underground rock can heat water trapped
in the ground. The water later shoots out
of the ground as a geyser.

Nature can melt rocks, heat water underground, and make

gorgeous displays of heat energy.

Earth receives
light energy
from the Sun.

Some of the heat

energy radiates away
and is absorbed by
the atmosphere.

Land, air, and water

absorb light energy
and warm up.

The Sun is our most important source

of energy. Have you ever stepped from
the shade into sunlight and felt warmer?
You may think that heat comes straight
from the Sun to Earth, but it doesnt.
Sunlight is radiant energy. Radiant
energy travels to Earth in waves of tiny
particles. When sunlight hits your skin,
it changes to heat. Your microwave oven
uses another kind of radiant energy to
cook your food.

Heat energy always moves from warmer

places to cooler places. When sunlight
hits the ground, it turns to heat. Then the
heat moves from the hot ground to the
cooler air above it. This blanket of air
around Earth keeps the planet warm.

Dark things take in more of the Suns

energy than light-colored things. Thats
why light-colored clothes keep you cooler
on a hot summer day.
So which would feel
warmer in the sun: a
white rock or a black

All mattereverything that has weight
and takes up spaceis made of particles
too tiny to see. These particles are
always moving a little bit. Every object
also has heat energy, and the amount of
heat energy an object has affects how
quickly its particles move. An object
with less heat energy has particles that
move more slowly. An
object with more heat
energy has particles that
move more quickly.

The heat energy of each particle affects

how fast it moves.


We use temperature to know how much

heat energy things have. The less heat
energy an object has, the more slowly
its particles move and the colder its
temperature. The more heat energy an
object has, the faster its particles move
and the hotter its temperature. We use
a thermometer to measure temperature.
Temperature is measured in degrees ()
according to either the Celsius (C) or
Fahrenheit (F) scale.
Water freezes at 0C (32F), and it boils at 100C (212F).
A thermometer can tell you how hot or cold the water is.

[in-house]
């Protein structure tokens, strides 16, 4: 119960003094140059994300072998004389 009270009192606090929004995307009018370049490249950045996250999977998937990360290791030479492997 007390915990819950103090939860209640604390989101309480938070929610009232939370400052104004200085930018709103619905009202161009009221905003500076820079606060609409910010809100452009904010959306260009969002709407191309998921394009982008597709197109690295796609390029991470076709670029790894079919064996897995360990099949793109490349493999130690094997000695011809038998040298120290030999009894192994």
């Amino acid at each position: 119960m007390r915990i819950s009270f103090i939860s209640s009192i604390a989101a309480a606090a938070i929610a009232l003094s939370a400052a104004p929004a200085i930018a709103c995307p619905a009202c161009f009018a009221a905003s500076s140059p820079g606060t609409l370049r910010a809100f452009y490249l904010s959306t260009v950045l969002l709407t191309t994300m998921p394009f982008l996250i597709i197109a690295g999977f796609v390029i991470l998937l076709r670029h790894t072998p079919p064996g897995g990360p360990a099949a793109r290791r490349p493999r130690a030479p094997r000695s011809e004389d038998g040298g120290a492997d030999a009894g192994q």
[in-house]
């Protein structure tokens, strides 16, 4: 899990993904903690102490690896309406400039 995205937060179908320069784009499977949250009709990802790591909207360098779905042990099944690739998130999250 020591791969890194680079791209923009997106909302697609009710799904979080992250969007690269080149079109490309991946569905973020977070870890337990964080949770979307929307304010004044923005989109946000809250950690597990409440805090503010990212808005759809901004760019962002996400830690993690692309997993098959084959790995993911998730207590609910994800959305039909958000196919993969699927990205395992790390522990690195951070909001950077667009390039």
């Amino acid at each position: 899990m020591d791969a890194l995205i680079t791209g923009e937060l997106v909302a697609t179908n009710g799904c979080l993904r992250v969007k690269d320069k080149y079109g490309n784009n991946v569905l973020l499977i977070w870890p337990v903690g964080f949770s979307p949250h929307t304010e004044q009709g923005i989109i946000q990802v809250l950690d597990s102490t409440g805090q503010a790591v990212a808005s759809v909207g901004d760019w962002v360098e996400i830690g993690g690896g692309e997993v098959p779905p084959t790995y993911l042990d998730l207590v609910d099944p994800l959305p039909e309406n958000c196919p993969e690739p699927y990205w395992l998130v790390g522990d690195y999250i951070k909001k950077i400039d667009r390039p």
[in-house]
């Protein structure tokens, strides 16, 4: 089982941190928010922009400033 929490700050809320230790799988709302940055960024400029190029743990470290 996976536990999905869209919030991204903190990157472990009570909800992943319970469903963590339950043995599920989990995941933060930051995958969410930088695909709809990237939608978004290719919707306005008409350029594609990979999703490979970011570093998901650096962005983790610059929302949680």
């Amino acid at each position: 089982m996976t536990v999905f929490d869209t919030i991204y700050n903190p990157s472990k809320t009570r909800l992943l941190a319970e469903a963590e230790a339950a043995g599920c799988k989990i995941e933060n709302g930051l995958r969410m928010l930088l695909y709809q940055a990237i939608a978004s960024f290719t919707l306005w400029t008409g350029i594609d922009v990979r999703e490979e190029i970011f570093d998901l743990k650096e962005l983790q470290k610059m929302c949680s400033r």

Thermometer comes from two words.

Thermo means heat. Meter means
an object used to measure. So a
thermometer is an object used to
measure how hot something is.

Because boiling water has so much heat

energy, the tiny particles in the water
move very fast. The temperature of
boiling water is 100C (212F).
Ice, or frozen water, has so little heat
energy that the tiny particles in it move
very slowly. The temperature of frozen
water is 0C (32F).

When particles have more heat,

they move faster.



Heat Moves Through Things


You know that the temperature of an

object can change. The water that was
boiling at 100C (212F) freezes solid
if you leave it in the freezer long enough.
And if you leave an ice cube out on a
plate, it will melt. Other objects change
temperature, too. Pizza thats hot from the
oven will get cold over time. The water
and pizza change temperature because
heat energy moves through them.

Heat moves most easily through solids.

This is because the particles in solids are
closer together than the particles in air
or liquids. Heat can quickly transfer
from one particle to another when they
are close together. Heat moves through
solids by conduction.
Gas: Particles are farthest
apart. Heat moves
slowest through a gas.

Heat energy moves through solids

(such as pizza) as well as liquids and
gases (such as water and air). But it
moves differently through solids than
it moves through liquids and gases.

Liquid: Particles
are closer
together than in a
gas. Heat moves
more quickly
through a liquid.

Solid: Particles are

closest together and in
a pattern. Heat moves
easily through particles.
Heat moves through particles in pizza. A hot piece of pizza
cools down over time.



Particles higher
up are still cool
and slow.

in the fire
get hot and
move fast.

What happens to the particles in this

metal rod when they touch fire? First,
they get heat energy from the fire. The
heat energy makes them move fast. The
hotter particles bump into other, cooler
particles in the rod. This makes the
cooler particles heat up and move faster.
The heat energy moves up the rod until
all its particles are hot. In time, the rod
will be too hot to hold!

A good conductor
is a material that
heat can move
through easily.
Metal is a good
conductor. Pots
and pans are
A metal pot is a good conductor.
made of metal
because it helps food cook fast.
Other solids, such as wood and plastic,